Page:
Addiction is Just a Word
“They talk of my drinking but never my thirst”
One of the essential things I’ve learned is choice is a distraction, and I use “life hacks” to limit the distraction of choices. I use just an iPhone to write these articles. I wear the same clothes nearly every day. We passed on our car last year in favor of the bus, train, and putting one foot in front of the other. If it were up to me, I would live in a 600-square-foot dwelling and own only enough personal stuff I could fit in a backpack.
But when it comes to minimizing distractions, I’m a novice. Imagine the focus of when your only motivation left is to get your next drink, score your next mood-altering substance, or win the next match. There are some who’ve found a novel method to simplify their world. They have narrowed their needs to the extent they have one motivation, one solution to their problems, one thing to think about.
Did you know there are more experts in neurochemistry on Twitter than in academic biology? Addiction, according to graduates of the University of iPhone, is craving for constant dopamine hits. This is a simplistic and inaccurate explanation of the functions of dopamine, but I suppose it works as slang for a pursuit of a continuous source of pleasure, gratification, or relief.
The description of addiction I and others my age grew up with was functional: biological habituation to the use of illegal drugs. In more recent generations, legal drugs that act crudely on your biochemistry have been added, specifically, alcohol, nicotine, and overprescribed mood-altering drugs.
To define addiction as substance abuse makes the remedy uncomplicated in theory—get addicts off the drug. Getting people off physical addiction is straightforward: lock them in a ward and help them through withdrawal symptoms. Unfortunately, for addicts, their loved ones, and whoever is paying for the treatment, substance withdrawal is the easy part. Recidivism rates are such that the main beneficiaries of substance-abuse treatment are treatment facilities. Their best customers are repeat customers. While it sounds glib, the recidivism rate was soberly explained by Gregory Bateson: “The cause of alcoholism is sobriety.” People self-medicate for a reason, and the reason doesn’t disappear when the physical dependency does. A smidgen better than useless, the chief reason residential substance-abuse treatment remains popular is as a handy tool for judges and families to offload the problem abuser for a time.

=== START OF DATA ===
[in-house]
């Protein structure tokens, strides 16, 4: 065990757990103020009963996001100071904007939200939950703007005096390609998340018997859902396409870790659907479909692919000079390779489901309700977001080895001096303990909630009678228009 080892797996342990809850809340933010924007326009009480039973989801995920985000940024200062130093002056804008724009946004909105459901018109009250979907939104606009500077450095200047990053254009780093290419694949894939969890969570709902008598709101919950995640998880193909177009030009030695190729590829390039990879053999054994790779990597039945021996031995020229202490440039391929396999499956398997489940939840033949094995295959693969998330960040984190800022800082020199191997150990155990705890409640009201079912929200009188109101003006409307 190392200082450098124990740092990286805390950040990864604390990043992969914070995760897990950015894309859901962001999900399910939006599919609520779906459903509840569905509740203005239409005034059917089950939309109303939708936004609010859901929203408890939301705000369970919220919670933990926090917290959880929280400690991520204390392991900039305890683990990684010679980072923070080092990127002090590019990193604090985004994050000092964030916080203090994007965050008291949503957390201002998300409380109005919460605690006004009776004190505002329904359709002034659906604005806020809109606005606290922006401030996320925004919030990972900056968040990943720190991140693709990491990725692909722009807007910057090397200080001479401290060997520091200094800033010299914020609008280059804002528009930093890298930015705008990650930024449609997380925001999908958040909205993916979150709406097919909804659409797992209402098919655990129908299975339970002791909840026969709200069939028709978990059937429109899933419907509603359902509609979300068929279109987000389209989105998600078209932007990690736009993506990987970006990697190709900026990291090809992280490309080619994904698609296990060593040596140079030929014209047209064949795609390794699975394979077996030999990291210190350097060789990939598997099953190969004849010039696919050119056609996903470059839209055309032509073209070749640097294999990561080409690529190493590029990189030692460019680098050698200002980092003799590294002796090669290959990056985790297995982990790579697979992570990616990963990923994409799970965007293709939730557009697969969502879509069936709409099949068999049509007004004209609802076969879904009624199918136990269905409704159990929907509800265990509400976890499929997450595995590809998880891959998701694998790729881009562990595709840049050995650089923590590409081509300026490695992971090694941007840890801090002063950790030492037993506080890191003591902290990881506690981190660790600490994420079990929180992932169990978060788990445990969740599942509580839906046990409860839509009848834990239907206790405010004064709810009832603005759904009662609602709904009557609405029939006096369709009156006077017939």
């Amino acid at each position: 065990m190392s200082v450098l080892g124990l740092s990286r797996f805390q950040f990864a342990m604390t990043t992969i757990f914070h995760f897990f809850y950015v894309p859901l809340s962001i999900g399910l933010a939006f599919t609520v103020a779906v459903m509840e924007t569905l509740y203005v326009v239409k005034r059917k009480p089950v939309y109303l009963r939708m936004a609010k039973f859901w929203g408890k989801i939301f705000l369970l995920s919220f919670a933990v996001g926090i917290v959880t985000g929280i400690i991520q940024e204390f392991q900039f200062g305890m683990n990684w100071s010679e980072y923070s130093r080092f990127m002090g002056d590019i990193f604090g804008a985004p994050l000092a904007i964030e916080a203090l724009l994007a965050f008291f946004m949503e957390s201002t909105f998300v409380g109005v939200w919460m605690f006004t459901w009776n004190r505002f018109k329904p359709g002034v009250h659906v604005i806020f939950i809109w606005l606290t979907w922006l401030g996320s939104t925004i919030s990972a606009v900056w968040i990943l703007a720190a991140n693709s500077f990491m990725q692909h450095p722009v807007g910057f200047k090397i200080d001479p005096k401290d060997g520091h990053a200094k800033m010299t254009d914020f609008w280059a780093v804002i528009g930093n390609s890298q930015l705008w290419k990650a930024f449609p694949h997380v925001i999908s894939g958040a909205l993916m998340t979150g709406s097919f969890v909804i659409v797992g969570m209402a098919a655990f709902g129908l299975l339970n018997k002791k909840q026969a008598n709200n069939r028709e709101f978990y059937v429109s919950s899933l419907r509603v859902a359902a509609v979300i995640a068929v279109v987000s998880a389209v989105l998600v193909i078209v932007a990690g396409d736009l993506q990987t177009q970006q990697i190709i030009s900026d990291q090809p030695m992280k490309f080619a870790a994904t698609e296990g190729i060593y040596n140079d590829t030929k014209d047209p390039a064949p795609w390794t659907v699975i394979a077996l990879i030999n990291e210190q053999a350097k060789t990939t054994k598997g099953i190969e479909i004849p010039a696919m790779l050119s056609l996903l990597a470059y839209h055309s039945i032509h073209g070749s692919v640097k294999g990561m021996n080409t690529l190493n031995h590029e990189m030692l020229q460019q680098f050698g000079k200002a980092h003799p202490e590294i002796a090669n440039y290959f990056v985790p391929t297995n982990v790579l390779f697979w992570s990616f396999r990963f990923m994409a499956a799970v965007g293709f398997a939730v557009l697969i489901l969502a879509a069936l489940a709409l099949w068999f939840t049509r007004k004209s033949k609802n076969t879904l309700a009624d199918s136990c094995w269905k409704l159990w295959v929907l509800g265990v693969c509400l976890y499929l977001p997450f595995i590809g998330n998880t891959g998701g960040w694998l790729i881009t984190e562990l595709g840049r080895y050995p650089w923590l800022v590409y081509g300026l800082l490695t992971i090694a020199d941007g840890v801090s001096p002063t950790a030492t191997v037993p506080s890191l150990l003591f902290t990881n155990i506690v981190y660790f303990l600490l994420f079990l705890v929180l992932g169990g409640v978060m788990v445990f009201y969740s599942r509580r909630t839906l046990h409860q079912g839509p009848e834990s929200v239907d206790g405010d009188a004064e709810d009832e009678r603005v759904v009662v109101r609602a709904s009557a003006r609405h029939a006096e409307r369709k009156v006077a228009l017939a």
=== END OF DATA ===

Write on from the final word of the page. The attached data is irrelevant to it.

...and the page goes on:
But what about outpatient clinicians? They, too, need to pay rent and buy groceries. Enter behavioral addictions: gambling, video games, sex, porn, over-eating, sugar, social media, smartphone use, the Internet, work, and other behaviors people don’t like when other people do them.
What is Addiction?
Addiction as a cliché is seen as risky behavior, but that’s true only at the superficial level. It’s the opposite of risky behavior. Addiction is the compulsion to maintain your current condition: a level of alcohol or nicotine in your blood; gambling for the big score; checking your cell phone while ignoring your immediate environment; the pursuit of steady external validation with good grades or cheering fans. No matter how many times you lose all your money, you keep gambling. No matter how many times you awaken with a hangover or behavioral regrets, you resume drinking. No matter how many awards or championships you win, you keep performing or playing. No matter how many times you gorge on junk food and purge in the toilet, you keep gorging.